When I first heard that the Justice Dept. was going after Credit Suisse for hiding money for American fat cats, thus allowing them to evade taxes, I was skeptical that anything of substance would really be done. I mean, once it became clear that large financial institutions would never have to actually plead guilty to their crimes but could just settle with the government and pay a fine amounting the change in their sofas, I gave up on the concept of justice for the plutocrats.
But then Eric Holder announced the bank would have to plead guilty, and it looked like the people trying to rob the U.S. treasury would be revealed so they could be prosecuted, or at least penalized financially for their thievery.
The Swiss bank’s crime was systematically setting up, well, Swiss bank accounts, allowing Americans to evade taxes. According to the Senate Permanent Subcommittee on Investigations, the bank had 22,000 private accounts for American customers worth as much as $12 billion as of 2006. In meting out the punishment, the Justice Department, for the first time since the financial crisis, demanded that a major financial firm plead guilty to a criminal count. That is what the headline writers highlighted — and what Attorney General Eric Holder Jr. stressed.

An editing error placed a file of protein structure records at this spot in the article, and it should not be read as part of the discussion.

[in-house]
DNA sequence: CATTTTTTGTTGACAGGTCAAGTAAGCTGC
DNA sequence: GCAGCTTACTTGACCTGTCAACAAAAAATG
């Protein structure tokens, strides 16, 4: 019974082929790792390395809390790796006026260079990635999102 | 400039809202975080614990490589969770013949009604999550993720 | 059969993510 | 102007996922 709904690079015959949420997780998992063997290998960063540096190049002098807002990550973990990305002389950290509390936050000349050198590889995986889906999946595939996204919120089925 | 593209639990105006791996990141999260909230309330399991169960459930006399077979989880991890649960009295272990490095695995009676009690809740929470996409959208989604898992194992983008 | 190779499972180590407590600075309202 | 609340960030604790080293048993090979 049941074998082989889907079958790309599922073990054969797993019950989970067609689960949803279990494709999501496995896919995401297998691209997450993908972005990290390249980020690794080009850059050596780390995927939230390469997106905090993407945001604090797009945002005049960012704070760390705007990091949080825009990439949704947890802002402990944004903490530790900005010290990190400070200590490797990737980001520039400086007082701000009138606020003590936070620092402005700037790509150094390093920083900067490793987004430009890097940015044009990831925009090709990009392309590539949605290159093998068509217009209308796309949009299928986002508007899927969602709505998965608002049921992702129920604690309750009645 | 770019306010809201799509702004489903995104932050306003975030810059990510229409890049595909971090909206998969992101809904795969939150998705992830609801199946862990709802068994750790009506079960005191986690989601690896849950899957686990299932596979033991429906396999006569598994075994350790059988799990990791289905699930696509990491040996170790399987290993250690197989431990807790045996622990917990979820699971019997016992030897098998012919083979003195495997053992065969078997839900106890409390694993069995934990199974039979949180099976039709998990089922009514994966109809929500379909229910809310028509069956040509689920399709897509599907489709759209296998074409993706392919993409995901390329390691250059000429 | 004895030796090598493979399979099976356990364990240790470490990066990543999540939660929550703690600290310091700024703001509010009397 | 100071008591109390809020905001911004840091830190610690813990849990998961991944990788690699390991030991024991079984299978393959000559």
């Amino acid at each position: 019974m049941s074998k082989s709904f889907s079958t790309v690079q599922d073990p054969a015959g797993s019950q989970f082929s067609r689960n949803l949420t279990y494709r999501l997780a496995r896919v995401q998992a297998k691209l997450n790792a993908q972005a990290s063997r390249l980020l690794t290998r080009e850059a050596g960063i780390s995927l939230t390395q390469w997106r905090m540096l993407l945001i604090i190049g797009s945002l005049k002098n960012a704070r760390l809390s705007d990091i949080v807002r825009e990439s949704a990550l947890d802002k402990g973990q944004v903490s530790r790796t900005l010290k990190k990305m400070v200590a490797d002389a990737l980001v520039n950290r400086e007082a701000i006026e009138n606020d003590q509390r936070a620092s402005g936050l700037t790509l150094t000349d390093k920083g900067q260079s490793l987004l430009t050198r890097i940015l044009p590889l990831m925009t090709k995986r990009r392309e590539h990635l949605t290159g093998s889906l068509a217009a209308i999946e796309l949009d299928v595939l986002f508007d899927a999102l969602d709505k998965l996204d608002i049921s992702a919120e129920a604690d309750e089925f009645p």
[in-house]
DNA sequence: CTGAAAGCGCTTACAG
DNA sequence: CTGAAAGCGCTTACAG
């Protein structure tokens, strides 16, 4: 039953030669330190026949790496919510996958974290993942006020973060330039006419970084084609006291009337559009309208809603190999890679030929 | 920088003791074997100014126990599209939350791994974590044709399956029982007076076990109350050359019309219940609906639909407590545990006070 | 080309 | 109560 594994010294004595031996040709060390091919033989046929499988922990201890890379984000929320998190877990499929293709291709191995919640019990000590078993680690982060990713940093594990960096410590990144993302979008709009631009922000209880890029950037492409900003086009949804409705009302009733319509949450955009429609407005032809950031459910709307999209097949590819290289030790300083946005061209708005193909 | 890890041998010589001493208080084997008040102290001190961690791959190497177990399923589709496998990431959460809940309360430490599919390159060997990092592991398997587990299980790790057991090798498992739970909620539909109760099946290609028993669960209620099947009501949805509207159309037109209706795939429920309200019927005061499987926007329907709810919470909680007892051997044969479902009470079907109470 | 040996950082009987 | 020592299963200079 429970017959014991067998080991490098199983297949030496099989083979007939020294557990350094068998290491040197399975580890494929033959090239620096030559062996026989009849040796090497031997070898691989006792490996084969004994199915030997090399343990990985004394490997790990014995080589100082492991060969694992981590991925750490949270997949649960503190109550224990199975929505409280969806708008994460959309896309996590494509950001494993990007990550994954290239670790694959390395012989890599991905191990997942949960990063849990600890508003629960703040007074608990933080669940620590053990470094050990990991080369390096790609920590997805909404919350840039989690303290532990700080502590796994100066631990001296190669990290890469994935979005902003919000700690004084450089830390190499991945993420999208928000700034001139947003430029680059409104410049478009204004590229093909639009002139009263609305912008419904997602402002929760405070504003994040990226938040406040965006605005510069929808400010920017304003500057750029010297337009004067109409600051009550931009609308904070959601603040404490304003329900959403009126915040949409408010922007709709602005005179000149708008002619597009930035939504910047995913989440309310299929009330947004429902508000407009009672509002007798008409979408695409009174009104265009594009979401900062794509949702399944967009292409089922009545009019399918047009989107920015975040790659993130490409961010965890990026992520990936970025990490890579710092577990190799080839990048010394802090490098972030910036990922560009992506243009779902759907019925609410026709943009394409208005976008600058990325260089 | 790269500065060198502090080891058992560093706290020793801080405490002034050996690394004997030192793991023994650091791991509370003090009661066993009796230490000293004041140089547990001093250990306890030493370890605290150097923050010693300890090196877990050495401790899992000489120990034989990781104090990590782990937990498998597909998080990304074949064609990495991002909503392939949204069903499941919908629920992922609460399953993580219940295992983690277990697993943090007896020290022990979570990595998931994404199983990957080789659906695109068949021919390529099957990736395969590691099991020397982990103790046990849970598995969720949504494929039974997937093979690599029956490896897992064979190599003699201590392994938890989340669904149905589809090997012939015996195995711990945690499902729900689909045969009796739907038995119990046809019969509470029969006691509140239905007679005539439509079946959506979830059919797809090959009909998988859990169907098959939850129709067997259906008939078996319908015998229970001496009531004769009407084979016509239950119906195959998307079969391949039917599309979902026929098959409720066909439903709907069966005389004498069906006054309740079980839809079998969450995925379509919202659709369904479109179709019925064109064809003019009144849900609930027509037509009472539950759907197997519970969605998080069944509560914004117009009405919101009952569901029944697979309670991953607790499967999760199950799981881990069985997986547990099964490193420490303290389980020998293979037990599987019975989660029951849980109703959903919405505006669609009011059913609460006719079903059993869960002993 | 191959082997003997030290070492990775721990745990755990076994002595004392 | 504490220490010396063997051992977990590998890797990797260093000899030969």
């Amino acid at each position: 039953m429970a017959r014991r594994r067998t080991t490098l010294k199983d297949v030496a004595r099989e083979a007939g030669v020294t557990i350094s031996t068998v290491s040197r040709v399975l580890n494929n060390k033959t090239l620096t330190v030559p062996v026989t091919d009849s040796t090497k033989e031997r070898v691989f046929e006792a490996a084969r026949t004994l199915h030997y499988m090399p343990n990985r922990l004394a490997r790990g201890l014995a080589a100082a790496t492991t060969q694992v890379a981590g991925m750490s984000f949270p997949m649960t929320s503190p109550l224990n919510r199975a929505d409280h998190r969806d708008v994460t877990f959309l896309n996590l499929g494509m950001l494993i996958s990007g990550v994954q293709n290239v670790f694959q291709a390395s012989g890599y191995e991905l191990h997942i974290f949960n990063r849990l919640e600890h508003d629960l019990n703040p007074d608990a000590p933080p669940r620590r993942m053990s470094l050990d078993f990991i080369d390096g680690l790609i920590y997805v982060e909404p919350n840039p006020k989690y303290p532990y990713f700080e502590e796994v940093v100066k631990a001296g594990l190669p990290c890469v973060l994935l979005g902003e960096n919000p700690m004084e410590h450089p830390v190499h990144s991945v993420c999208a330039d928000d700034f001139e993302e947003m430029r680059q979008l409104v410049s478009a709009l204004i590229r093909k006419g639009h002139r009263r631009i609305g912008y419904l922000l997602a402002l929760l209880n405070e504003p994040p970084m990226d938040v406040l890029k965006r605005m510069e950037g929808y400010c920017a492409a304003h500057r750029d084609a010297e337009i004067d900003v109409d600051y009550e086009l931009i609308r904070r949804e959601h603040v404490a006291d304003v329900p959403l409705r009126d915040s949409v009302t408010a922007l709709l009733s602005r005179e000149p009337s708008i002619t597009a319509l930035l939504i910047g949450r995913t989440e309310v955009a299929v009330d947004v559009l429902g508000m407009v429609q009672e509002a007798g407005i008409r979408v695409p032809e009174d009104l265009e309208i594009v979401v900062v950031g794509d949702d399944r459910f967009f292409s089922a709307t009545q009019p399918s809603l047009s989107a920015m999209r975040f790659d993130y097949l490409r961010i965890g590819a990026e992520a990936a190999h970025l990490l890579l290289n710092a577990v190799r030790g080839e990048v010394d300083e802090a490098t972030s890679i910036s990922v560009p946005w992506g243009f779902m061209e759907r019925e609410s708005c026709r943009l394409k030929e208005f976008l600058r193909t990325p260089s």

“This case shows that no financial institution, no matter its size or global reach, is above the law,” said Holder at a news conference.So far so good, right?
In fact, it shows nothing of the sort. Yes, Credit Suisse agreed to pay $2.6 billion; that’s real money, but nothing a bank its size can’t handle. And yes, three years ago, seven midlevel Credit Suisse executives were indicted. But in the just-announced settlement, no one in top management was forced to resign.Wait, what?
The U.S. wanted the names of the Americans with private Credit Suisse bank accounts; Justice settled without getting them.Hold on. Hold on. I thought that was the point. You know, find out who the people are who have been robbing the citizens of the U.S. by stashing their cash in illegal offshore accounts. That's what all the original press was about - Hell yeah! Finally Uncle Sam would crack open the secret financial system and root out the thieves. Woohoo!
And, most amazing of all-No, no, no, no, no, no, no. How can there be a "most amazing of all" after that?
And, most amazing of all, pleading guilty to a felony will have absolutely no business consequences for Credit Suisse. For instance, a Securities and Exchange Commission rule forbids a firm convicted of a felony from serving as an investment adviser; the rule was temporarily waived for Credit Suisse.Of course it was. Facepalm. Rinse, repeat.